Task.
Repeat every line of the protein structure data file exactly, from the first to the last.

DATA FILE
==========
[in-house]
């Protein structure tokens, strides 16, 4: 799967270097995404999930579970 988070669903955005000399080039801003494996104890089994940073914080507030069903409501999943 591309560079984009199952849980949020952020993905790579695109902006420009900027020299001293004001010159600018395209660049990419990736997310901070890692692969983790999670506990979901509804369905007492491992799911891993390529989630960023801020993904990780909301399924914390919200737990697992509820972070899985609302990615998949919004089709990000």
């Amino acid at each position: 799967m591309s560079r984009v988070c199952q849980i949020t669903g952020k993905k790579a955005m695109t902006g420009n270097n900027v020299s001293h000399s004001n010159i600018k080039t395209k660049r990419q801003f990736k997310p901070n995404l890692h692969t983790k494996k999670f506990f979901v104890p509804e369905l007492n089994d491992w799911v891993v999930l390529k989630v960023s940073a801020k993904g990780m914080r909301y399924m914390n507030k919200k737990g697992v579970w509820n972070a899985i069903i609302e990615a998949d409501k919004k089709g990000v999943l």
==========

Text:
[in-house]
């Protein structure tokens, strides 16, 4: 799967270097995404999930579970 988070669903955005000399080039801003494996104890089994940073914080507030069903409501999943 591309560079984009199952849980949020952020993905790579695109902006420009900027020299001293004001010159600018395209660049990419990736997310901070890692692969983790999670506990979901509804369905007492491992799911891993390529989630960023801020993904990780909301399924914390919200737990697992509820972070899985609302990615998949919004089709990000």
């Amino acid at each position: 799967m591309s560079r984009v988070c199952q849980i949020t669903g952020k993905k790579a955005m695109t902006g420009n270097n900027v020299s001293h000399s004001n010159i600018k080039t395209k660049r990419q801003f990736k997310p901070n995404l890692h692969t983790k494996k999670f506990f979901v104890p509804e369905l007492n089994d491992w799911v891993v999930l390529k989630v960023s940073a801020k993904g990780m914080r909301y399924m914390n507030k919200k737990g697992v579970w509820n972070a899985i069903i609302e990615a998949d409501k919004k089709g990000v999943l």